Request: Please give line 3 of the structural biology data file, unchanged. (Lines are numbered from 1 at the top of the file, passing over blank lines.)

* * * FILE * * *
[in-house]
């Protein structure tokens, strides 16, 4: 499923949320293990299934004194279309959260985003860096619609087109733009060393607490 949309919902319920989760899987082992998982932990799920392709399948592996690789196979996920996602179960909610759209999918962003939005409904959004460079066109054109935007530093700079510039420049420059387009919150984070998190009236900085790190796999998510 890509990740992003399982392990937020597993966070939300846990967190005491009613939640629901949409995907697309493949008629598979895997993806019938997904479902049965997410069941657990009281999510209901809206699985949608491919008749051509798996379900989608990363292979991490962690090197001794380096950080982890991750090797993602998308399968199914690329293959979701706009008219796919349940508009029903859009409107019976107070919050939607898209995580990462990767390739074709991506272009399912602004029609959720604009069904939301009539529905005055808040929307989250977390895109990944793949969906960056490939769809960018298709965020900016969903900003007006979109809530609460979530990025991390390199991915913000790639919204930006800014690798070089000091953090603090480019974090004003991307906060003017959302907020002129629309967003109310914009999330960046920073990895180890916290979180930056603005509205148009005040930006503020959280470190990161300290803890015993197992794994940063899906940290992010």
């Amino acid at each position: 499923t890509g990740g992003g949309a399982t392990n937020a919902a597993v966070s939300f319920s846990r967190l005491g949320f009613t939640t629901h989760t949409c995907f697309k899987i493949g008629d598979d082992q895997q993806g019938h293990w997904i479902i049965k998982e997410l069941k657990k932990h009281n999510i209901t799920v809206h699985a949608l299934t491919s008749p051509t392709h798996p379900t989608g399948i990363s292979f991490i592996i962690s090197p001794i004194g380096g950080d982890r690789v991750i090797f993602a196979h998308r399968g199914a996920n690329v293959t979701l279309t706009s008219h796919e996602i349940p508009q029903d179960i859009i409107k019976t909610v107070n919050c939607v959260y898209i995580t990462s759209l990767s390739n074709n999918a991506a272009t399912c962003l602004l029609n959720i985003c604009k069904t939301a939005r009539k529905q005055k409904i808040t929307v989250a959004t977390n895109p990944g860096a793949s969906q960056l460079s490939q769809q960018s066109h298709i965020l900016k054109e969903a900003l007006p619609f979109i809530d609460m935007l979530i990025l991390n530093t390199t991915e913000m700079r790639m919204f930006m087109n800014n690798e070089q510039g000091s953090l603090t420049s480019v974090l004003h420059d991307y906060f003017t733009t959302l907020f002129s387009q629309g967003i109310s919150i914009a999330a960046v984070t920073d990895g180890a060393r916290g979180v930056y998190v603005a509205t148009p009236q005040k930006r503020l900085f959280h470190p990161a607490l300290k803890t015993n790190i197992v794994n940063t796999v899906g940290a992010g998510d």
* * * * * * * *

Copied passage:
């Amino acid at each position: 499923t890509g990740g992003g949309a399982t392990n937020a919902a597993v966070s939300f319920s846990r967190l005491g949320f009613t939640t629901h989760t949409c995907f697309k899987i493949g008629d598979d082992q895997q993806g019938h293990w997904i479902i049965k998982e997410l069941k657990k932990h009281n999510i209901t799920v809206h699985a949608l299934t491919s008749p051509t392709h798996p379900t989608g399948i990363s292979f991490i592996i962690s090197p001794i004194g380096g950080d982890r690789v991750i090797f993602a196979h998308r399968g199914a996920n690329v293959t979701l279309t706009s008219h796919e996602i349940p508009q029903d179960i859009i409107k019976t909610v107070n919050c939607v959260y898209i995580t990462s759209l990767s390739n074709n999918a991506a272009t399912c962003l602004l029609n959720i985003c604009k069904t939301a939005r009539k529905q005055k409904i808040t929307v989250a959004t977390n895109p990944g860096a793949s969906q960056l460079s490939q769809q960018s066109h298709i965020l900016k054109e969903a900003l007006p619609f979109i809530d609460m935007l979530i990025l991390n530093t390199t991915e913000m700079r790639m919204f930006m087109n800014n690798e070089q510039g000091s953090l603090t420049s480019v974090l004003h420059d991307y906060f003017t733009t959302l907020f002129s387009q629309g967003i109310s919150i914009a999330a960046v984070t920073d990895g180890a060393r916290g979180v930056y998190v603005a509205t148009p009236q005040k930006r503020l900085f959280h470190p990161a607490l300290k803890t015993n790190i197992v794994n940063t796999v899906g940290a992010g998510d």